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Primary care physicians should consider combining health education with interventions like counseling and tailor patient approaches, said Benita Walton-Moss at the 2016 AHA Conference.
Offering health education to individual patients aimed at lowering blood pressure is the most common community-based intervention used among vulnerable populations to improve their cardiovascular health. And for about half of these patients, combining health education with one other community-based intervention such as counseling is commonplace, according to a systematic review of the literature of community-based cardiovascular health interventions of vulnerable populations.
Benita Walton-Moss, PhD, a clinical associate professor at the University of Southern California’s Suzanne Dworak-Peck School of Social Work in Los Angeles described the results of the literature review during her presentation entitled “Community-Based Cardiovascular Health Interventions in Vulnerable Populations: A Systematic Review, delivered during the American Heart Association (AHA) Scientific Sessions in New Orleans.
Although cardiovascular health has improved for most Americans, cardiovascular disease remains prevalent among vulnerable populations. Walton-Moss conducted the literature review to fill in the gaps of what is currently known about the use of community-based interventions to improve cardiovascular health in vulnerable populations. She used a broader definition of vulnerability to include populations beyond racial/ethnic minority populations to include in the study.
Defining vulnerability as “the susceptibility to harm,” she included studies that looked at a wide range of vulnerable populations. These included racial and ethnic minorities, persons of low socioeconomic static status or low literacy, or persons who reside in geographic isolation or poverty. Populations were not included if their sole vulnerability was due to physical health characteristics, such as age or health status.
The review included 32 studies, 16 of which were randomized clinical trials. Of the other studies, nine were quasi-experimental studies and seven were single-group pretest/post-test investigations. Most of were conducted in the United States, and included sample sizes that varied from 15 to >110,000 patients. Most of the studies looked at adult populations, with two studies looking at adolescents.
The pooled data showed that education was the most frequently employed intervention, comprising about 38% of the studies. This was followed by counseling or support (28%). Overall, seven (22%) of the studies included both education combined with counseling or support. Exercise classes were used in 19% of the studies, either as a single or combined intervention. The least employed interventions included community improvements, meditation, healthcare provider training, food provision (monitored eating in a study) or storytelling.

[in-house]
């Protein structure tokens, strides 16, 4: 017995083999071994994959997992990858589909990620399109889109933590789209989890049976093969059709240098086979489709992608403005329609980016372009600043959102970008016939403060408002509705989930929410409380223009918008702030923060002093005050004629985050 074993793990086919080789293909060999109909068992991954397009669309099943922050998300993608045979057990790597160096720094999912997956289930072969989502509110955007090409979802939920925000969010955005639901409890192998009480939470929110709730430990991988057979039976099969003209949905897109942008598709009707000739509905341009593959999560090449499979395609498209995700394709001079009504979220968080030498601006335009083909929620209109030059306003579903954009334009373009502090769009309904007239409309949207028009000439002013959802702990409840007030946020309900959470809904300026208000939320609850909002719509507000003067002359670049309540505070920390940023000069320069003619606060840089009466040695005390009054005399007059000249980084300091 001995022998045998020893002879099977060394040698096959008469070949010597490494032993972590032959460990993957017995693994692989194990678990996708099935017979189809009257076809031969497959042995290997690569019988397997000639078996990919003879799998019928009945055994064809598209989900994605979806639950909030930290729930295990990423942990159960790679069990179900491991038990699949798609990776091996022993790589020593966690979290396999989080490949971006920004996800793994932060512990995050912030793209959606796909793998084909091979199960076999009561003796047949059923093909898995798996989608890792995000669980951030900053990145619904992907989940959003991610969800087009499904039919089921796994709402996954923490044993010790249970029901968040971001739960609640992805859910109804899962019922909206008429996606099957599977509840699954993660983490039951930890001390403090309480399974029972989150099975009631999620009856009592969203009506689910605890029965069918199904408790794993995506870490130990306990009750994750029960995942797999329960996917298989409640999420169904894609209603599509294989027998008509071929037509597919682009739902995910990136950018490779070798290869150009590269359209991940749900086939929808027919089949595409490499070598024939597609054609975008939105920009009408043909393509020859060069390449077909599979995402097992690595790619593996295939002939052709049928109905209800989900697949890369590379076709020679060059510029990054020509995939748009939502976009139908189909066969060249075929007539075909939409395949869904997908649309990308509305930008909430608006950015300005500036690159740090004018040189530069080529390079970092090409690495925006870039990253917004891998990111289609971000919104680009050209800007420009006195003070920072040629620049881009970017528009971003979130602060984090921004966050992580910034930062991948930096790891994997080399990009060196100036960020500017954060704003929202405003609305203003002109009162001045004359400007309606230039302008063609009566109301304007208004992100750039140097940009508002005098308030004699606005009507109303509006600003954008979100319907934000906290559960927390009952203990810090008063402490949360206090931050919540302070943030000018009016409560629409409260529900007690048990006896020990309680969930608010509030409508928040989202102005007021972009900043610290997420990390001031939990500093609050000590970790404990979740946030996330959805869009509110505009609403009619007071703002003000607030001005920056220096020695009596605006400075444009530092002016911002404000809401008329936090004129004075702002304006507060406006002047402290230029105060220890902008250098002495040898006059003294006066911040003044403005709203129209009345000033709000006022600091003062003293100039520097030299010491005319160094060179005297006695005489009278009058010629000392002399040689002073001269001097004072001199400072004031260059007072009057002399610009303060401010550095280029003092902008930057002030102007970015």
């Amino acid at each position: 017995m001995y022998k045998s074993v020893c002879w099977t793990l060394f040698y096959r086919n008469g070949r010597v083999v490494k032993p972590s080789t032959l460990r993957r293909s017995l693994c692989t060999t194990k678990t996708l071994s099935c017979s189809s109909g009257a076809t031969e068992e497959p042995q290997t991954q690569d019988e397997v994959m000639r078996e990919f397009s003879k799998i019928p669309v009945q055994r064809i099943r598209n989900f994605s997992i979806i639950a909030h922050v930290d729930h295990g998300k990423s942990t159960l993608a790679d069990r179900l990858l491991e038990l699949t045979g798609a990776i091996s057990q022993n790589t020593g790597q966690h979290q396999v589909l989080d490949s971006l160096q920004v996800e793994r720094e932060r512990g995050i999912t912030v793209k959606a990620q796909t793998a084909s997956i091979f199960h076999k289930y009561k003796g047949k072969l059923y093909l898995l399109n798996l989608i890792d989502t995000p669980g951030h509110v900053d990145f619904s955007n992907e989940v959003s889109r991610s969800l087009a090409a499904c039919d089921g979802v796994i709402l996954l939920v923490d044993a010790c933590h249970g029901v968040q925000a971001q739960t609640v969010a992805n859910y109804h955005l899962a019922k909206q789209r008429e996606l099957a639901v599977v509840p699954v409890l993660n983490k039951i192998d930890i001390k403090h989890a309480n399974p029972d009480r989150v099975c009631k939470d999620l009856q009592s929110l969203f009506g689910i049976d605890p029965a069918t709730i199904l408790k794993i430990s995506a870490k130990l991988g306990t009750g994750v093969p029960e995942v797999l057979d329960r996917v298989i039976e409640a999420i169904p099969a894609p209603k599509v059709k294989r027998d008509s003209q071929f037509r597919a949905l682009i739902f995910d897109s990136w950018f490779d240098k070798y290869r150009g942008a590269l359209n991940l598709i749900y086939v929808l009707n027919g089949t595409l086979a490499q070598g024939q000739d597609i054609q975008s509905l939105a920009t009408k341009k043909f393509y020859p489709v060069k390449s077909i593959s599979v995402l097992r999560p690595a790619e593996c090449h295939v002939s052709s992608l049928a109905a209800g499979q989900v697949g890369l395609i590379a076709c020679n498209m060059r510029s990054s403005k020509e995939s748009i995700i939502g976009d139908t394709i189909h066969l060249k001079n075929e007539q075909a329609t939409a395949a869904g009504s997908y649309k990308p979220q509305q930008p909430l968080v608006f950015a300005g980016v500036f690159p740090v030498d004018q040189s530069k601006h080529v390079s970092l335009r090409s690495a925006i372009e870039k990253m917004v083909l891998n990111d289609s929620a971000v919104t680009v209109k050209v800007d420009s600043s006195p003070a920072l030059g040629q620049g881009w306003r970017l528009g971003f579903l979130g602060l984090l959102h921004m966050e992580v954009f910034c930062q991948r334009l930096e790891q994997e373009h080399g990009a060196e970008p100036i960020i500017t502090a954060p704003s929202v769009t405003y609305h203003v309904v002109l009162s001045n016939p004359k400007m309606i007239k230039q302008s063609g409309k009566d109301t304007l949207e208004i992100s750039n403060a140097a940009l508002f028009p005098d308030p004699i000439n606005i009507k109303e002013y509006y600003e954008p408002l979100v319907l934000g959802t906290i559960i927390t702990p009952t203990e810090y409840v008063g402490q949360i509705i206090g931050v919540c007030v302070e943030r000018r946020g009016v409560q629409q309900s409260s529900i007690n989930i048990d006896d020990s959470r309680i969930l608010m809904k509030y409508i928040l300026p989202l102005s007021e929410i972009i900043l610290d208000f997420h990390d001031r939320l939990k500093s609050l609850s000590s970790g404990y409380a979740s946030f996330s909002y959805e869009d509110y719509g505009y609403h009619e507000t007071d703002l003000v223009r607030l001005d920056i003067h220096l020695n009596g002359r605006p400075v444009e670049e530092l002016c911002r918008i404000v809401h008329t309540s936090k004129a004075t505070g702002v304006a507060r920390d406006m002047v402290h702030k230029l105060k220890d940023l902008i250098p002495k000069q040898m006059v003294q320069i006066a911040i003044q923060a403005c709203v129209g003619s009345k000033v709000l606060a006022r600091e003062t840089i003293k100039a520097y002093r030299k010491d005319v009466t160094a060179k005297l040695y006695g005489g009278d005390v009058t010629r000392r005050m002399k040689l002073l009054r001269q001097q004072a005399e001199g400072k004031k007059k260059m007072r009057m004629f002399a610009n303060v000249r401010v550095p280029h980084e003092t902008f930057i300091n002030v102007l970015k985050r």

Of the people providing the intervention, the data show that most are healthcare providers followed by public health or community professionals. Most intervention is delivered in clinics, homes and various community sites, and typically lasts between two months and one year.
When looking at specific cardiovascular health outcomes, the data showed that interventions for blood pressure were the most promising, said Walton-Moss. A total of 20 studies, 13 of which were randomized controlled trials, tested blood pressure as an outcome measure. In many of these studies, participants were not required to have a baseline blood pressure of at least 140/90 or be on blood pressure medication. The data showed significant reductions in both systolic and diastolic blood pressure, regardless of the category of vulnerability (i.e., race, economic, geographic).
Most challenging, according to Walton-Moss, are interventions aimed at changing behavior. Of the 21 studies that focused on weight management, five found significant reductions in body mass index (BMI), 11 reported on dietary outcomes with inconsistent findings and one study found a significant effect of smoking intervention among men living in a rural area.
Unlike interventions for blood pressure that did not appear to be more effective for one group over another, “intervention effects on BMI and physical activity appeared more efficacious for low-income or individuals living in socially disadvantaged communities,” said Walton-Moss.
In addition, data appeared to show that studies on physical activity as an intervention may be more effective in women than men whereas studies on interventions to reduce BMI may be more effective in men, she said.
Based on these results, Walton-Moss said that “when cardiovascular interventions are considered, providers should consider a community focused intervention with community health workers if appropriate.” She suggested that primary care physicians consider combining health education with another intervention, such as counseling, and tailor the approach to each patient.